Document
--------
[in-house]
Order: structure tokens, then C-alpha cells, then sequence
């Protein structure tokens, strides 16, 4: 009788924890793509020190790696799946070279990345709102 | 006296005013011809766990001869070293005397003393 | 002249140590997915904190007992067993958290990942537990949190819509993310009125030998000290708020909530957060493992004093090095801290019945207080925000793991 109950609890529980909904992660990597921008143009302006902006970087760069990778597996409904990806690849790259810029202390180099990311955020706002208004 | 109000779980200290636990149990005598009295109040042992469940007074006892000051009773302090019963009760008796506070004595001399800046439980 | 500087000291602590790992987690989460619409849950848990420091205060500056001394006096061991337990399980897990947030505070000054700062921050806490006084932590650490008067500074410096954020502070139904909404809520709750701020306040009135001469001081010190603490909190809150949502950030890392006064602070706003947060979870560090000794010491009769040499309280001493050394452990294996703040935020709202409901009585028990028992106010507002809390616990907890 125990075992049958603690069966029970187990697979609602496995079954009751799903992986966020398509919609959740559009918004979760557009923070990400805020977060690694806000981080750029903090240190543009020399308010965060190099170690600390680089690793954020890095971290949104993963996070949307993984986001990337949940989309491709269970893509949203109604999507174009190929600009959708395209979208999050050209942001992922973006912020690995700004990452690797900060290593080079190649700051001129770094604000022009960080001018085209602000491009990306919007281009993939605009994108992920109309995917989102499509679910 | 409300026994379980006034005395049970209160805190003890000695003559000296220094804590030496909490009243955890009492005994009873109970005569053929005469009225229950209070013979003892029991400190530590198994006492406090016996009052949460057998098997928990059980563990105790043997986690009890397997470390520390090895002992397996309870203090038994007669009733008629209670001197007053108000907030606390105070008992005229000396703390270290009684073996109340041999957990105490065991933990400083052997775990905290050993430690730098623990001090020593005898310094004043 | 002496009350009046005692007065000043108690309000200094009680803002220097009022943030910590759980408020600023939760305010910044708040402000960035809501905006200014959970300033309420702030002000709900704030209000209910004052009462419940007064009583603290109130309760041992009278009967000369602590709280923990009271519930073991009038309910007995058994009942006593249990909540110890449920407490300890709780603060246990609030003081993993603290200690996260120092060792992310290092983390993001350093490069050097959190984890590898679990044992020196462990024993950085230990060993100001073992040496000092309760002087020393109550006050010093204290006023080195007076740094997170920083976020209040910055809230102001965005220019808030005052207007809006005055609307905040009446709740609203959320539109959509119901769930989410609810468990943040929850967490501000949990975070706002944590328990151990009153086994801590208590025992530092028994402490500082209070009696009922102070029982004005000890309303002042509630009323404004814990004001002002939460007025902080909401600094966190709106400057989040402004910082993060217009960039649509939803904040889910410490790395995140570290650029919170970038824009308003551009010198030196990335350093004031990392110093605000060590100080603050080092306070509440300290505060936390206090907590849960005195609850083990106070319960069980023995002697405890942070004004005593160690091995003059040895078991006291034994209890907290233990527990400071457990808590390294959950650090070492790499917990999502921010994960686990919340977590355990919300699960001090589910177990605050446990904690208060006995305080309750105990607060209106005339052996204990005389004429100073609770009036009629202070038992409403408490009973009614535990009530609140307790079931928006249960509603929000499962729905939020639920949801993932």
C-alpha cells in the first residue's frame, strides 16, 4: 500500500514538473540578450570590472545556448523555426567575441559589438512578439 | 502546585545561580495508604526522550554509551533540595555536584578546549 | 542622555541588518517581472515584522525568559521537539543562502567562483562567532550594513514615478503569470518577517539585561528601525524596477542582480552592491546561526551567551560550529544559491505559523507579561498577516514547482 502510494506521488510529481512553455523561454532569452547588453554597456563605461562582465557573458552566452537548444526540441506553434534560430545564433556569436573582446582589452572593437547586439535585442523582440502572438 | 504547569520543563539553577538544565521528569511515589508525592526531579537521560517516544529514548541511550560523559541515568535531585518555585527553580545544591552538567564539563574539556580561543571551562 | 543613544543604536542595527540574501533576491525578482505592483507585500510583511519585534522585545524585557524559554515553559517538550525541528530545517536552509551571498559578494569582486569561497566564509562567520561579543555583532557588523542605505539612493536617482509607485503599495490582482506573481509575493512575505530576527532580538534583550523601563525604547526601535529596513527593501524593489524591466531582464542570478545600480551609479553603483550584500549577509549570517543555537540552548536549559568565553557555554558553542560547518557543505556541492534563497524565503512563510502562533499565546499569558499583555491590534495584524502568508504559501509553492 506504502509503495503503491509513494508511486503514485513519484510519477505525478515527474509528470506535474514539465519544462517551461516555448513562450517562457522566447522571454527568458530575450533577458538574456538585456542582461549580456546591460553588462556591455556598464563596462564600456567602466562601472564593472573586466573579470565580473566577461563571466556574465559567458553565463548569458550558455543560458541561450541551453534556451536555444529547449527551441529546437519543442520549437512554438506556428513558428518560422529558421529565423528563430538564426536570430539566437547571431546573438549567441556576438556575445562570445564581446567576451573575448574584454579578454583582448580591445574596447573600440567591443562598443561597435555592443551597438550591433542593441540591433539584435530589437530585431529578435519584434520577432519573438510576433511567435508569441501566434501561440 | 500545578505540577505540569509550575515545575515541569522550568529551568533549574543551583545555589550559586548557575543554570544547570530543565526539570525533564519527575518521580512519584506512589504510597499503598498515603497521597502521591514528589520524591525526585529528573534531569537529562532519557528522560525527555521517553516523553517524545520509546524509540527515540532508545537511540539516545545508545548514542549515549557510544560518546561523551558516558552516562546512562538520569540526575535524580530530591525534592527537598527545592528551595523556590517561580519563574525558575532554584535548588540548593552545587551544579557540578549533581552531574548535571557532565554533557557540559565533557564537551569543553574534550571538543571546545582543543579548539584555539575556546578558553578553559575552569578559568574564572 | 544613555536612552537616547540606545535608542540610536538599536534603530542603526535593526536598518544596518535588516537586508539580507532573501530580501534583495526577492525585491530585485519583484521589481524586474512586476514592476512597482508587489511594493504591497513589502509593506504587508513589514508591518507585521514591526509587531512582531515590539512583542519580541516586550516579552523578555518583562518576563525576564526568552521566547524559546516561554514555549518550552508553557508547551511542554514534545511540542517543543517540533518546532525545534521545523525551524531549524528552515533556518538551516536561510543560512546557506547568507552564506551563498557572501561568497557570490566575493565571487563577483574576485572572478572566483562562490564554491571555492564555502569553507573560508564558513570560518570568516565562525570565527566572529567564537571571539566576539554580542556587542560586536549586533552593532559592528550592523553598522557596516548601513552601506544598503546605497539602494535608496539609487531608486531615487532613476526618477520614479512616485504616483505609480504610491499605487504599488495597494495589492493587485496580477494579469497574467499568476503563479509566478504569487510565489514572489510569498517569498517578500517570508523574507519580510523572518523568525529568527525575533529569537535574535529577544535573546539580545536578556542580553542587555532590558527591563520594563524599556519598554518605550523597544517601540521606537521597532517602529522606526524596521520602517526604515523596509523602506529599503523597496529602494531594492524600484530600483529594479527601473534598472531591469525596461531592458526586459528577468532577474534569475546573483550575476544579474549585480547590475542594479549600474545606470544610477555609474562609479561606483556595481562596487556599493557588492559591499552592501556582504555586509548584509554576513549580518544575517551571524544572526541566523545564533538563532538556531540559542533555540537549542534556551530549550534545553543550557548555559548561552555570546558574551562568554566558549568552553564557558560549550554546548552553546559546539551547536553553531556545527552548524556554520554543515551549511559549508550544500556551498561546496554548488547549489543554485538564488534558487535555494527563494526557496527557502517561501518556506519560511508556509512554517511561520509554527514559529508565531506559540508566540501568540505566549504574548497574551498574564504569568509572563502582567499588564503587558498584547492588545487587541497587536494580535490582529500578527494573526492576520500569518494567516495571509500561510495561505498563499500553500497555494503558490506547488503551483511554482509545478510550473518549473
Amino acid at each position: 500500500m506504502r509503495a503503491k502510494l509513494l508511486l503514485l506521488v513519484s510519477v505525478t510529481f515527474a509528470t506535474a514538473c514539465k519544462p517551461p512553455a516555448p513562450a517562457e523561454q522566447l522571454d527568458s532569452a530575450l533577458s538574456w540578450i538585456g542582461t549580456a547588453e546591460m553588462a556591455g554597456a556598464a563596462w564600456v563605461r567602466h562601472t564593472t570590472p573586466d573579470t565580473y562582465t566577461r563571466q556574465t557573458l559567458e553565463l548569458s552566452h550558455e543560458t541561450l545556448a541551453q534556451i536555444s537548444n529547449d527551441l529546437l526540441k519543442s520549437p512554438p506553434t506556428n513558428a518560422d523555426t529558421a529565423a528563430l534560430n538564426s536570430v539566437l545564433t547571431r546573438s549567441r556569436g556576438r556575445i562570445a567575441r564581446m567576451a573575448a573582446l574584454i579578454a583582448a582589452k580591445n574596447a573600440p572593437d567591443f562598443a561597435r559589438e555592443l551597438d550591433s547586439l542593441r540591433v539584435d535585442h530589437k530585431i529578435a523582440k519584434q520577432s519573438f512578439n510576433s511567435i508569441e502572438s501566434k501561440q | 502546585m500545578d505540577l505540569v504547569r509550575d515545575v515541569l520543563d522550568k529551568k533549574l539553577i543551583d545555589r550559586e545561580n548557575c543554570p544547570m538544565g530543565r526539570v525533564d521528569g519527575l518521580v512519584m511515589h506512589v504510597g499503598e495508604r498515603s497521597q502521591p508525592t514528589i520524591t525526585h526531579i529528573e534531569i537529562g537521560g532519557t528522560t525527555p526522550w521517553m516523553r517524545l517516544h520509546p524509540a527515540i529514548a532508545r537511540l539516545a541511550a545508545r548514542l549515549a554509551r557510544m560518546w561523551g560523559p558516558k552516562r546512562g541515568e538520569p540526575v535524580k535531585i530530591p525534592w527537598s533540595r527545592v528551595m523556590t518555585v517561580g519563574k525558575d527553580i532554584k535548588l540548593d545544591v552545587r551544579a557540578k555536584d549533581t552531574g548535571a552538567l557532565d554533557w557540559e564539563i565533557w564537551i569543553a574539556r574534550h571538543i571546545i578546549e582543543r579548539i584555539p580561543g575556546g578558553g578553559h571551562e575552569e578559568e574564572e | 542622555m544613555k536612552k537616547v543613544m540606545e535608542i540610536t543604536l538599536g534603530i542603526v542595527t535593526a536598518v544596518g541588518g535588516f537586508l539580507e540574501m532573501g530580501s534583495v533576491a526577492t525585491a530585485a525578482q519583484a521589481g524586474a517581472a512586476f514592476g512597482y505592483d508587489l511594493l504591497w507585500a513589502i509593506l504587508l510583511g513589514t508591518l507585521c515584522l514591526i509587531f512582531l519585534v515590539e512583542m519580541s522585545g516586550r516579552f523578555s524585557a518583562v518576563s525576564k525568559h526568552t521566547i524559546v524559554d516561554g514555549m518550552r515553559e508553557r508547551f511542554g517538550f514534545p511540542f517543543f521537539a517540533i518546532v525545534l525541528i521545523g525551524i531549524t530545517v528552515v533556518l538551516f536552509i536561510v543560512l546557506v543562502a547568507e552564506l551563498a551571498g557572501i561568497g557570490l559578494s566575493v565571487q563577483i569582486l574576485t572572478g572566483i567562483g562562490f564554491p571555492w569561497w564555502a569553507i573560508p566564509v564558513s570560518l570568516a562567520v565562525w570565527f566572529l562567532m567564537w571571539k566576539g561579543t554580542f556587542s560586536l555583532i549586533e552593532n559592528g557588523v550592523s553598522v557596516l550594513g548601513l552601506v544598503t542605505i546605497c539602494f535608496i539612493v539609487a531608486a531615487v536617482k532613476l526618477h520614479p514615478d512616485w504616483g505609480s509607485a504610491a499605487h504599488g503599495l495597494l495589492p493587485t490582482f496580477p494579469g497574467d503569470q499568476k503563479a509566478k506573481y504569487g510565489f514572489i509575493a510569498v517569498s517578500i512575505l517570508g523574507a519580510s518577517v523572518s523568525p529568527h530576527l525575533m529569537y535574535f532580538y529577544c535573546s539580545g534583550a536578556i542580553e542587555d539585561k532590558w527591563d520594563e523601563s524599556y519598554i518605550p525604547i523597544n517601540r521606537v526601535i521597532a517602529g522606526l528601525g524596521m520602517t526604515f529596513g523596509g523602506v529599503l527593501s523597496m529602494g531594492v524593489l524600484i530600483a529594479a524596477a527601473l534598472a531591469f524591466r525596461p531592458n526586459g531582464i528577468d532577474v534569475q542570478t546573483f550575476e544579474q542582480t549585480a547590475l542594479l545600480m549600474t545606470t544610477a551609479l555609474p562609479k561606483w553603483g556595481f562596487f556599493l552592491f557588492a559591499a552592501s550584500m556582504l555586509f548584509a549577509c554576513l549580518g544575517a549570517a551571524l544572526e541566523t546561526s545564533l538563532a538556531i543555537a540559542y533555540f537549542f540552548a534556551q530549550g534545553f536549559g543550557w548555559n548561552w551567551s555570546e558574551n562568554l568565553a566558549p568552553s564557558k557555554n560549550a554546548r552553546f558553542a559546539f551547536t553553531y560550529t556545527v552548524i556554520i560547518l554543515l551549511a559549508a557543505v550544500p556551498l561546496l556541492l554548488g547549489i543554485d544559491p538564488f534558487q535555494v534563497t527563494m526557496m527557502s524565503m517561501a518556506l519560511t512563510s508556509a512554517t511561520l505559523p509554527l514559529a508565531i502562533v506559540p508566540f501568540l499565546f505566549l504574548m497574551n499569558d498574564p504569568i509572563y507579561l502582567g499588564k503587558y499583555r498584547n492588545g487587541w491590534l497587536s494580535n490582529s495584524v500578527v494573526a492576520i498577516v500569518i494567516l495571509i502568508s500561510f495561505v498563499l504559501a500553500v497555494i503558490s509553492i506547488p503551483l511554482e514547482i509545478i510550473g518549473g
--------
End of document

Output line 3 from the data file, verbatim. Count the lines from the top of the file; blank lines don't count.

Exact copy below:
């Protein structure tokens, strides 16, 4: 009788924890793509020190790696799946070279990345709102 | 006296005013011809766990001869070293005397003393 | 002249140590997915904190007992067993958290990942537990949190819509993310009125030998000290708020909530957060493992004093090095801290019945207080925000793991 109950609890529980909904992660990597921008143009302006902006970087760069990778597996409904990806690849790259810029202390180099990311955020706002208004 | 109000779980200290636990149990005598009295109040042992469940007074006892000051009773302090019963009760008796506070004595001399800046439980 | 500087000291602590790992987690989460619409849950848990420091205060500056001394006096061991337990399980897990947030505070000054700062921050806490006084932590650490008067500074410096954020502070139904909404809520709750701020306040009135001469001081010190603490909190809150949502950030890392006064602070706003947060979870560090000794010491009769040499309280001493050394452990294996703040935020709202409901009585028990028992106010507002809390616990907890 125990075992049958603690069966029970187990697979609602496995079954009751799903992986966020398509919609959740559009918004979760557009923070990400805020977060690694806000981080750029903090240190543009020399308010965060190099170690600390680089690793954020890095971290949104993963996070949307993984986001990337949940989309491709269970893509949203109604999507174009190929600009959708395209979208999050050209942001992922973006912020690995700004990452690797900060290593080079190649700051001129770094604000022009960080001018085209602000491009990306919007281009993939605009994108992920109309995917989102499509679910 | 409300026994379980006034005395049970209160805190003890000695003559000296220094804590030496909490009243955890009492005994009873109970005569053929005469009225229950209070013979003892029991400190530590198994006492406090016996009052949460057998098997928990059980563990105790043997986690009890397997470390520390090895002992397996309870203090038994007669009733008629209670001197007053108000907030606390105070008992005229000396703390270290009684073996109340041999957990105490065991933990400083052997775990905290050993430690730098623990001090020593005898310094004043 | 002496009350009046005692007065000043108690309000200094009680803002220097009022943030910590759980408020600023939760305010910044708040402000960035809501905006200014959970300033309420702030002000709900704030209000209910004052009462419940007064009583603290109130309760041992009278009967000369602590709280923990009271519930073991009038309910007995058994009942006593249990909540110890449920407490300890709780603060246990609030003081993993603290200690996260120092060792992310290092983390993001350093490069050097959190984890590898679990044992020196462990024993950085230990060993100001073992040496000092309760002087020393109550006050010093204290006023080195007076740094997170920083976020209040910055809230102001965005220019808030005052207007809006005055609307905040009446709740609203959320539109959509119901769930989410609810468990943040929850967490501000949990975070706002944590328990151990009153086994801590208590025992530092028994402490500082209070009696009922102070029982004005000890309303002042509630009323404004814990004001002002939460007025902080909401600094966190709106400057989040402004910082993060217009960039649509939803904040889910410490790395995140570290650029919170970038824009308003551009010198030196990335350093004031990392110093605000060590100080603050080092306070509440300290505060936390206090907590849960005195609850083990106070319960069980023995002697405890942070004004005593160690091995003059040895078991006291034994209890907290233990527990400071457990808590390294959950650090070492790499917990999502921010994960686990919340977590355990919300699960001090589910177990605050446990904690208060006995305080309750105990607060209106005339052996204990005389004429100073609770009036009629202070038992409403408490009973009614535990009530609140307790079931928006249960509603929000499962729905939020639920949801993932």